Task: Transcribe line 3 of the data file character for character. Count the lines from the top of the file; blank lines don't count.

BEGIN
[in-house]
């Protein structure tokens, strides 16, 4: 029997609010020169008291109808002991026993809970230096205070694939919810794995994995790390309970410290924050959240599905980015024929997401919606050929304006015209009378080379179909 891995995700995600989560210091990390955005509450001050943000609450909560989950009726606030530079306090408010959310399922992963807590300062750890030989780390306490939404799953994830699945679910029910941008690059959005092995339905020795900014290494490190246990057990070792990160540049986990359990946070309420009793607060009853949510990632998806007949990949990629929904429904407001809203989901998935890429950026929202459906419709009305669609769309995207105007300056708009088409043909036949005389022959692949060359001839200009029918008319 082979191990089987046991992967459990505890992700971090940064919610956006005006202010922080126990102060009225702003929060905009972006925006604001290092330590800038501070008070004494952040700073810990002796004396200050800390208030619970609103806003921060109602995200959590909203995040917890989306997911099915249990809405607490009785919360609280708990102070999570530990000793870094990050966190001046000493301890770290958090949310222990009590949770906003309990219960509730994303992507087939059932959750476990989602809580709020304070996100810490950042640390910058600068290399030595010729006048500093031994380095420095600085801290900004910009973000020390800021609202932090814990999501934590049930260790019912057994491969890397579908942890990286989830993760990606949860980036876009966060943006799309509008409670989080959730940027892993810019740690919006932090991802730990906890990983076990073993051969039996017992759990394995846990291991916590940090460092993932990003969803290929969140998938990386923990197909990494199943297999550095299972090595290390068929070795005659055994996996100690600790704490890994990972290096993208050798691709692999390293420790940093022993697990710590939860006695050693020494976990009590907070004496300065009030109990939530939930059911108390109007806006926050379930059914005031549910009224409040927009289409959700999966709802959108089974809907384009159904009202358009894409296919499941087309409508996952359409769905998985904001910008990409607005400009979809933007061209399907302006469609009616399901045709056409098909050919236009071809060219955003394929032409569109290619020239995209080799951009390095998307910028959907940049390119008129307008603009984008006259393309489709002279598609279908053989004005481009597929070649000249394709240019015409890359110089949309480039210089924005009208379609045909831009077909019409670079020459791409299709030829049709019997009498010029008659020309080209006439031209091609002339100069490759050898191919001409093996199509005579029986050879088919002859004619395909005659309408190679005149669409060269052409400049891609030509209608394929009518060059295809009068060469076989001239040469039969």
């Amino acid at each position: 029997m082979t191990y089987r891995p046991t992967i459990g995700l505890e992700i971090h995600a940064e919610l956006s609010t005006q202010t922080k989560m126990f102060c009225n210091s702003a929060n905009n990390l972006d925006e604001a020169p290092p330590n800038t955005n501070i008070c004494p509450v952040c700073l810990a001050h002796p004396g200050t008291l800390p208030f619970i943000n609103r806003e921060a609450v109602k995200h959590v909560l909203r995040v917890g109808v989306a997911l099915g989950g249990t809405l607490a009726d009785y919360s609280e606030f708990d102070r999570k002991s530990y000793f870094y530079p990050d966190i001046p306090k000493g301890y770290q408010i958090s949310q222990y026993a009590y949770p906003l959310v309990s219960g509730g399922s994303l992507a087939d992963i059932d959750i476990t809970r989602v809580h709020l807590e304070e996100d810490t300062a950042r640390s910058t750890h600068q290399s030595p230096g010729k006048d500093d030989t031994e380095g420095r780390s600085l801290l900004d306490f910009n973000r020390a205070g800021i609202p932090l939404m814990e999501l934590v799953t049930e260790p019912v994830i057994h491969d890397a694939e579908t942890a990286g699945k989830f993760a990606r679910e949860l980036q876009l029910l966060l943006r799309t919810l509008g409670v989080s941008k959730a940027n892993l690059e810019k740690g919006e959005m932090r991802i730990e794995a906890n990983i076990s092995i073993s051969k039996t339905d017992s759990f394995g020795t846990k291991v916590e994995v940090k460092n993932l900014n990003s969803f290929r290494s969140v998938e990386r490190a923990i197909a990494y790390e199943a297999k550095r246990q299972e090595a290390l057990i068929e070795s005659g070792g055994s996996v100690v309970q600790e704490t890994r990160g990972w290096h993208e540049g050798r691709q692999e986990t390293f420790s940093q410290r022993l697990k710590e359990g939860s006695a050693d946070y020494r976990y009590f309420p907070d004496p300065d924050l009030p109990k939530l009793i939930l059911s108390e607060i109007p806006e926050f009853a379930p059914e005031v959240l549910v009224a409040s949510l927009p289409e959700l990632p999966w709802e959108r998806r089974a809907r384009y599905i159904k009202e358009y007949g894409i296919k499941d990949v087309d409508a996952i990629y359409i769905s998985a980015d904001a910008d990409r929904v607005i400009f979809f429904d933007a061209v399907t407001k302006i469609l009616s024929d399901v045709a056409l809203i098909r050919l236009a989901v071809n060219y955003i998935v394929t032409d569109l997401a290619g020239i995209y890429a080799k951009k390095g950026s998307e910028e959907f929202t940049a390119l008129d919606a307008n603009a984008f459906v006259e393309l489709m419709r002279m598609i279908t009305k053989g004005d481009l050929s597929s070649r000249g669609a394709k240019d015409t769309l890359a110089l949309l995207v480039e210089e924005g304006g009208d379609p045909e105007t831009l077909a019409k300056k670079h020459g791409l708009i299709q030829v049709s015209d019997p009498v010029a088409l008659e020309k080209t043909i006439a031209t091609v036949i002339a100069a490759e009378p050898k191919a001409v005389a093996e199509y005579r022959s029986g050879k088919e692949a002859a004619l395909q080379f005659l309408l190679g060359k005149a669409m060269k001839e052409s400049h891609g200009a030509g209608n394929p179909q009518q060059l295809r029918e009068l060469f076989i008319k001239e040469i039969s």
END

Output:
């Amino acid at each position: 029997m082979t191990y089987r891995p046991t992967i459990g995700l505890e992700i971090h995600a940064e919610l956006s609010t005006q202010t922080k989560m126990f102060c009225n210091s702003a929060n905009n990390l972006d925006e604001a020169p290092p330590n800038t955005n501070i008070c004494p509450v952040c700073l810990a001050h002796p004396g200050t008291l800390p208030f619970i943000n609103r806003e921060a609450v109602k995200h959590v909560l909203r995040v917890g109808v989306a997911l099915g989950g249990t809405l607490a009726d009785y919360s609280e606030f708990d102070r999570k002991s530990y000793f870094y530079p990050d966190i001046p306090k000493g301890y770290q408010i958090s949310q222990y026993a009590y949770p906003l959310v309990s219960g509730g399922s994303l992507a087939d992963i059932d959750i476990t809970r989602v809580h709020l807590e304070e996100d810490t300062a950042r640390s910058t750890h600068q290399s030595p230096g010729k006048d500093d030989t031994e380095g420095r780390s600085l801290l900004d306490f910009n973000r020390a205070g800021i609202p932090l939404m814990e999501l934590v799953t049930e260790p019912v994830i057994h491969d890397a694939e579908t942890a990286g699945k989830f993760a990606r679910e949860l980036q876009l029910l966060l943006r799309t919810l509008g409670v989080s941008k959730a940027n892993l690059e810019k740690g919006e959005m932090r991802i730990e794995a906890n990983i076990s092995i073993s051969k039996t339905d017992s759990f394995g020795t846990k291991v916590e994995v940090k460092n993932l900014n990003s969803f290929r290494s969140v998938e990386r490190a923990i197909a990494y790390e199943a297999k550095r246990q299972e090595a290390l057990i068929e070795s005659g070792g055994s996996v100690v309970q600790e704490t890994r990160g990972w290096h993208e540049g050798r691709q692999e986990t390293f420790s940093q410290r022993l697990k710590e359990g939860s006695a050693d946070y020494r976990y009590f309420p907070d004496p300065d924050l009030p109990k939530l009793i939930l059911s108390e607060i109007p806006e926050f009853a379930p059914e005031v959240l549910v009224a409040s949510l927009p289409e959700l990632p999966w709802e959108r998806r089974a809907r384009y599905i159904k009202e358009y007949g894409i296919k499941d990949v087309d409508a996952i990629y359409i769905s998985a980015d904001a910008d990409r929904v607005i400009f979809f429904d933007a061209v399907t407001k302006i469609l009616s024929d399901v045709a056409l809203i098909r050919l236009a989901v071809n060219y955003i998935v394929t032409d569109l997401a290619g020239i995209y890429a080799k951009k390095g950026s998307e910028e959907f929202t940049a390119l008129d919606a307008n603009a984008f459906v006259e393309l489709m419709r002279m598609i279908t009305k053989g004005d481009l050929s597929s070649r000249g669609a394709k240019d015409t769309l890359a110089l949309l995207v480039e210089e924005g304006g009208d379609p045909e105007t831009l077909a019409k300056k670079h020459g791409l708009i299709q030829v049709s015209d019997p009498v010029a088409l008659e020309k080209t043909i006439a031209t091609v036949i002339a100069a490759e009378p050898k191919a001409v005389a093996e199509y005579r022959s029986g050879k088919e692949a002859a004619l395909q080379f005659l309408l190679g060359k005149a669409m060269k001839e052409s400049h891609g200009a030509g209608n394929p179909q009518q060059l295809r029918e009068l060469f076989i008319k001239e040469i039969s």